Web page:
Effects of maternal exercise during pregnancy on cardiovascular disease susceptibility of offspring throughout life

Project: Research


  • Sean Christian Newcomer (PI)


Atherosclerotic cardiovascular disease is responsible for over 19 million deaths annually worldwide and coronary artery disease remains the leading cause of death among cardiovascular diseases. It is well established that maternal health behaviors during pregnancy impact offspring's atherosclerotic disease burden later in life. Limited data exists describing the impact of maternal exercise during pregnancy on the atherosclerotic disease burden of offspring throughout life. Therefore, the specific aims of this proposal are to: 1) determine whether vascular function differs between offspring from exercise trained and sedentary swine 2) determine whether atherosclerotic disease differs between offspring from exercise trained and sedentary swine and 3)determine whether behaviors linked to atherosclerosis (physical activity and food consumption) differ between offspring from exercise trained and sedentary gilts. These aims will be addressed using a well established swine model of exercise training. The swine is similar to humans in maximal oxygen consumption, coronary artery anatomy, systemic hemodynamics (mean arterial pressure, heart rate, and cardiac output), and development of atherosclerosis when fed a high fat diet. Animals will be randomly assigned to one of three experimental groups (sedentary, exercise trained, exercise trained + caloric supplementation). Exercise will be initiated 1 week following artificial insemination and will continue for the 15 week gestational period. Exercise training will consist of treadmill exercise for 30-45 minutes a day, five days a week, at an intensity of 65-85% of maximal heart rate. Offspring will be fed a high fat diet following weaning to initiate the atherosclerotic disease process. The left anterior descending coronary artery and femoral artery of offspring will be used for measurements of endothelial function, nitric oxide bioavailability, vascular smooth muscle function, and histological measurements of atherosclerosis at three distinct time points throughout life (48 hours, 6 months, 12 months following birth). Vascular function experiments will utilize an in vitro wire myograph technique and measurements of atherosclerosis will be performed using Sudan IV, Verhoeff VanGiesson, and Hematoxylin/Eosin staining. The findings of this proposed investigation could provide evidence supporting a role for maternal exercise during pregnancy in the primary prevention of atherosclerotic disease development.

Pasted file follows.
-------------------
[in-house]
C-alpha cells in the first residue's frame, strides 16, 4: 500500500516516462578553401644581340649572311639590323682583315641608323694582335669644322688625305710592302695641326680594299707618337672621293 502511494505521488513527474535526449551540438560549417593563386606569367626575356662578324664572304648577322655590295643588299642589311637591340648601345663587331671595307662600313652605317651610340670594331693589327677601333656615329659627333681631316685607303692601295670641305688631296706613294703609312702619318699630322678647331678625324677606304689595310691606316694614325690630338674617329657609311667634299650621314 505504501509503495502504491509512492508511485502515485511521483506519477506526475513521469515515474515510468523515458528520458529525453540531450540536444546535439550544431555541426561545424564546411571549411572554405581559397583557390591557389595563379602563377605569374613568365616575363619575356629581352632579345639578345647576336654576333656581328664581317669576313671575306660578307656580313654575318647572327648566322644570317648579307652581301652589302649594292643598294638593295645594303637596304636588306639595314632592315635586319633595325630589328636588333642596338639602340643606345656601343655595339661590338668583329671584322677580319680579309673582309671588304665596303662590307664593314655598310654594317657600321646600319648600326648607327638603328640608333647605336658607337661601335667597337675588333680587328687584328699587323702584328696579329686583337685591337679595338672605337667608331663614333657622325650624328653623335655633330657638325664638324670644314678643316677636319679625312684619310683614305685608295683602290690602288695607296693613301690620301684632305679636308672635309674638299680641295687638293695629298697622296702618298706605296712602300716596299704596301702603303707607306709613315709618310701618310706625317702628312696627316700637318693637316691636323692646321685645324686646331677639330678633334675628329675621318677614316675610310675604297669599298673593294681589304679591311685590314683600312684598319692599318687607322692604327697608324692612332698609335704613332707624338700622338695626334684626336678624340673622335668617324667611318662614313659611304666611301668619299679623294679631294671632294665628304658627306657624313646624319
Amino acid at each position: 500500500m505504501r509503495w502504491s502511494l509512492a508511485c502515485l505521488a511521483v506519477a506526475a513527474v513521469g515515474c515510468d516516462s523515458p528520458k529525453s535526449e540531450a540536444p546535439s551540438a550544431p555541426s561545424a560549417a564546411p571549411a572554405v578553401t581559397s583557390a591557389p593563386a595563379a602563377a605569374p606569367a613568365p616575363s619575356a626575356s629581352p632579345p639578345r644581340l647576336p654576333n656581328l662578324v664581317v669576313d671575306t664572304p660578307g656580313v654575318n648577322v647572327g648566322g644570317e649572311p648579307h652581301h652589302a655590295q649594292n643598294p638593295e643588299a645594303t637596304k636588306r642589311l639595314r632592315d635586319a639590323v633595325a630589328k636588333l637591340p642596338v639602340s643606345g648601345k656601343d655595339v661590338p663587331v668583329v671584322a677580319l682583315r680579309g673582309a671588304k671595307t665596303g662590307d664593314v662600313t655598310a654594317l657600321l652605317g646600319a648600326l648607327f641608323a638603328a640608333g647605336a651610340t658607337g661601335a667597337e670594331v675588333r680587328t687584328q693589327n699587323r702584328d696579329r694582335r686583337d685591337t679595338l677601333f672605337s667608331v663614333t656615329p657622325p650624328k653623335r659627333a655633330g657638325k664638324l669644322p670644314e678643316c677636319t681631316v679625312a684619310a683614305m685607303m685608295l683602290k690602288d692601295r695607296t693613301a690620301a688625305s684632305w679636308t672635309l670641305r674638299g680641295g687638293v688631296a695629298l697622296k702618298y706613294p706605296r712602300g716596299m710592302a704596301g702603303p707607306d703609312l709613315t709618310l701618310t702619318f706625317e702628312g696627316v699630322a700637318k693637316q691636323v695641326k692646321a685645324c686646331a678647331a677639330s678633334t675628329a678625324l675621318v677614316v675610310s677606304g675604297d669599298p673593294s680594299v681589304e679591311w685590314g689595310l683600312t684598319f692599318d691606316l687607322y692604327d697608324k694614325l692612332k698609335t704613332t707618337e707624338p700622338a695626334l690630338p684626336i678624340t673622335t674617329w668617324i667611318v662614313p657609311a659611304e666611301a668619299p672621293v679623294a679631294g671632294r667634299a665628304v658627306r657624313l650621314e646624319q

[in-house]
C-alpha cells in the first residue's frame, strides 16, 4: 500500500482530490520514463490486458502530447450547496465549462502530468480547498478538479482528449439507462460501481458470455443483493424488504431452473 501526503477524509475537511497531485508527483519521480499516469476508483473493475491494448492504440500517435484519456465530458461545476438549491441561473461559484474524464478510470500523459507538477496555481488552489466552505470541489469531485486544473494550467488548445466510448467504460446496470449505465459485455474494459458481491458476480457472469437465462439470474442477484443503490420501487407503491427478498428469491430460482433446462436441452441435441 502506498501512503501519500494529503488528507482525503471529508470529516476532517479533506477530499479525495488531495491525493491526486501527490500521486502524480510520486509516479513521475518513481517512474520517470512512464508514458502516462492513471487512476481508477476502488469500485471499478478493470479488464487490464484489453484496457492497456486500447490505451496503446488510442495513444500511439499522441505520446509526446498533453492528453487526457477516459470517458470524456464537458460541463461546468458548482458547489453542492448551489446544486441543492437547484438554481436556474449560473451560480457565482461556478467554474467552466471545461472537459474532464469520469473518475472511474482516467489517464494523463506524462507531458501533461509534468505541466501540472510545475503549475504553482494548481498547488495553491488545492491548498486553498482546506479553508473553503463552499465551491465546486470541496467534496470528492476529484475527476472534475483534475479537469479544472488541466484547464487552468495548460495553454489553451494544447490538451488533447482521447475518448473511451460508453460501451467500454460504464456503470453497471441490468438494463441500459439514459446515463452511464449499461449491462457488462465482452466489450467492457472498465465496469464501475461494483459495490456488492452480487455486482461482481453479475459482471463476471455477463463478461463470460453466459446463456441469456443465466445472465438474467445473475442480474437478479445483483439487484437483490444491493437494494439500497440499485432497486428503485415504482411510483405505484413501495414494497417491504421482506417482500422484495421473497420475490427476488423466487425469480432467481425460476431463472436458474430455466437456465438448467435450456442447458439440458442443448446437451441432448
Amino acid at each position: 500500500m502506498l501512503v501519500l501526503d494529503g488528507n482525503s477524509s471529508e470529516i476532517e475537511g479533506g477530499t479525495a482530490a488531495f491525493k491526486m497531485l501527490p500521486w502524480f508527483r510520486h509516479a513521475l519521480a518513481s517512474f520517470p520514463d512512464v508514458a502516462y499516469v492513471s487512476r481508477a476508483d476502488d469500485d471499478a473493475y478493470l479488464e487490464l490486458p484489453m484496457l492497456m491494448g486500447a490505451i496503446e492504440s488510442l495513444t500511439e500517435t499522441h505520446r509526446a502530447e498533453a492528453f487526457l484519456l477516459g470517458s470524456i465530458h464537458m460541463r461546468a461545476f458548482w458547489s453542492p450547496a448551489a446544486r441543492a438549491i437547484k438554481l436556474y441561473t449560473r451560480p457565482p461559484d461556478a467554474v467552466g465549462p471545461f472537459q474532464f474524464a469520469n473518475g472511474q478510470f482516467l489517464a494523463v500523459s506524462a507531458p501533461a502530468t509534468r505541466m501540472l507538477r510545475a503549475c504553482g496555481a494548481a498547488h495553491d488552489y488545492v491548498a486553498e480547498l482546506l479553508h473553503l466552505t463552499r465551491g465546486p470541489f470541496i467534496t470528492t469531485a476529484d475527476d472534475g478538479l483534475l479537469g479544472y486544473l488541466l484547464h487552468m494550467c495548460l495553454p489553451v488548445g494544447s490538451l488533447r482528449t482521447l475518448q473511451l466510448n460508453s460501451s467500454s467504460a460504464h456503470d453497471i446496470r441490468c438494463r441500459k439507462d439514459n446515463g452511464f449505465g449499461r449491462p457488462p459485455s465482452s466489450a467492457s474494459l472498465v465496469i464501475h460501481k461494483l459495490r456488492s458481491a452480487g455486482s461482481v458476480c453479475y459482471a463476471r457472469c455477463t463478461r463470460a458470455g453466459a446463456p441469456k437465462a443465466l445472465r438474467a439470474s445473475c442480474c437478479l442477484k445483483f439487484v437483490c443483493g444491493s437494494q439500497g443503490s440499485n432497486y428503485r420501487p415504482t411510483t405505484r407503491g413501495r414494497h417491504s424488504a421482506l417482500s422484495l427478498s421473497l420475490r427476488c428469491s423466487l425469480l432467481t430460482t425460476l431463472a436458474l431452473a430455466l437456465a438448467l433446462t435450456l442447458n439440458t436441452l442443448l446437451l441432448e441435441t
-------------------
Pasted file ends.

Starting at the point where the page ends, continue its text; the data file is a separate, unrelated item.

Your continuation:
Award amount$308,000.00
Award date01/01/2012
Program typeScientist Development Grant
Award ID12SDG8540001
Effective start/end date01/01/201212/31/2015